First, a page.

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What exactly is an Around the Bend crossword, and how do I make one?
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Around the Bend is a variety crossword type where words go, you guessed it, around a bend. Here's an example grid:
The arrows are to indicate that words are read right-to-left in one row and then finished left-to-right in the row below it. The usual rules I give:
Example: If #1 was "TRAPS"*, then #2 must start with "SP" and #20 must end with "ART". #1 would be entered as TRA in the #1 row and SP in the #2 row, so if you read #1 left-to-right and then #2 right-to-left it spells "TRAPS"
* specific word changed to fit the grid shape
There are also some soft rules to consider when making your own crossword (in order of importance):
1. Set up a working grid
This grid can be digital (Excel, Google Sheets) or handmade (graph paper). Just make sure that there is enough space to grid the entire crossword. Note that hand-writing the grid will require a good eraser.
2. Pick a first word
There are two options here
a) Pick a word with a reversible prefix or suffix.
If this crossword will be built "downwards" (new words have prefixes which reverse to the previous word's suffix), a good word would be GNOME, split GN/OME. NG is a very common suffix, so connecting the two ends to finish off the crossword will be easier. EMO would then be the next word's prefix. A starter word for building "upwards" could be BARTER, split BAR/TER, with RET being a common prefix.
b) Pick a thematic or special word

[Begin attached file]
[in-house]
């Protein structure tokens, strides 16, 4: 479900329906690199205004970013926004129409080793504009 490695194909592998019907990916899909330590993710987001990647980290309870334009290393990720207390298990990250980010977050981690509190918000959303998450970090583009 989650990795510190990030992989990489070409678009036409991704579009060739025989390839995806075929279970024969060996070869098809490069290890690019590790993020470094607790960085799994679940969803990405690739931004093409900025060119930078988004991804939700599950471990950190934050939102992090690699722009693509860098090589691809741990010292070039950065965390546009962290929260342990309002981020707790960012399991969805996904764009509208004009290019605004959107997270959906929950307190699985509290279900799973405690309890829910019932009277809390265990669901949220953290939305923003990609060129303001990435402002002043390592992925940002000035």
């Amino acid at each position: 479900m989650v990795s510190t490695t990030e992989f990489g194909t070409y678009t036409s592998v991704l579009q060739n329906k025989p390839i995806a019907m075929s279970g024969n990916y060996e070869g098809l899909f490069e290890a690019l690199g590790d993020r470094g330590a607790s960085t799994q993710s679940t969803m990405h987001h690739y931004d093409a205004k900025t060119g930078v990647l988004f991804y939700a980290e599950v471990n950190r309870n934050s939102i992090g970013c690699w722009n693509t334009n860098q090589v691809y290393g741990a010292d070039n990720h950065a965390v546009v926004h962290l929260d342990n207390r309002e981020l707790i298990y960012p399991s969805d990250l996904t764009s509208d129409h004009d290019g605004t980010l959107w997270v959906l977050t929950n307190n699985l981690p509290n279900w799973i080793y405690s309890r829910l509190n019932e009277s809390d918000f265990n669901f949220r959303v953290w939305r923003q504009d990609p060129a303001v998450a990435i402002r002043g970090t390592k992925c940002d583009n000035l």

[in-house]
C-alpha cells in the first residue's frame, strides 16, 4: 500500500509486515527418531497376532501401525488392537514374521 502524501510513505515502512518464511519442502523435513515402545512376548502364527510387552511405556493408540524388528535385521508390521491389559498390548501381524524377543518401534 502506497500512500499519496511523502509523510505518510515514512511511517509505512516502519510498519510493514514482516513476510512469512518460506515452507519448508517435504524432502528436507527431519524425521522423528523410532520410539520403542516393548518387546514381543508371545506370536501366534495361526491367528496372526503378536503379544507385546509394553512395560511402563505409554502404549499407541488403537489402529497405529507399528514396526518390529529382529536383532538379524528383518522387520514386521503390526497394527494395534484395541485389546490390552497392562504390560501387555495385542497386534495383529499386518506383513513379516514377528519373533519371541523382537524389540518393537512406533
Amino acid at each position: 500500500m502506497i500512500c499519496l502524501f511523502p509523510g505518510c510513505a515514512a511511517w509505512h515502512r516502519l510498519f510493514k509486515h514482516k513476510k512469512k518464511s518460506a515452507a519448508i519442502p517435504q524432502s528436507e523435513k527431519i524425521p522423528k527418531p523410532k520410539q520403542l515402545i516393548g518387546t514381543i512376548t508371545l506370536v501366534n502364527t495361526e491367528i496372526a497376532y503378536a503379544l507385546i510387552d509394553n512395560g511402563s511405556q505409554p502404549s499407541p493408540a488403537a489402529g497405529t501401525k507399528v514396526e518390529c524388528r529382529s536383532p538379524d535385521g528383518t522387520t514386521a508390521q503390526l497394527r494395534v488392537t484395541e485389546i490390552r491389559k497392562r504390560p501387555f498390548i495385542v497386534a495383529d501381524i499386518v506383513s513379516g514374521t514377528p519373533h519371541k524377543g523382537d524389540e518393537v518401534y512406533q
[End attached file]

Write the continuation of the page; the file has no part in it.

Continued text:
This option is when a certain word absolutely must be in the crossword. It's hard to force words with difficult suffixes/prefixes in later. An example word to force is LOGICAL. This is a tricky word to split, but LOG/ICAL may be the best - but even those, reversed, don't provide many options. Here the best option would be to build off both ends, aiming for more common affixes, until at least one end has a nice reversible row.
3. Expand the grid by building off an end
The internet is quite helpful here. My two favorite tools are onelook (more words) and The Free Dictionary (less "words" that wouldn't work in a crossword), but any site that allows searching for a words with a certain prefix or suffix will work.
So, an example. For LOG/ICAL, search for words which end with GOL. MONGOL looks good, so enter MON into the grid above LOG. Or, search for words which start with LACI. To use LACING, enter GN into the row below LACI. And repeat.
Some pointers that may be helpful:
4. Connect the ends
This is essentially extending, but way more difficult. I recommend starting closing considerations when there are ~2 words left. Have at least one window open for each end (prefix and suffix) which must be extended, and cross-reference until some filler words work. These connecting words will likely not be as nice as the rest, but that's fine. Just joining the ends is an achievement!
5. Clean up
Now to prepare the crossword for solvers. I usually "rotate" the grid (change the starting word) to make the shape more aesthetically pleasing. Adding a row of #1 again at the bottom is optional but does help the solver. Creating a final grid picture, such as the one shown above, can be easily done online. My method is below
You'll also need to clue each word, but that's standard for making crosswords so I won't go over it here.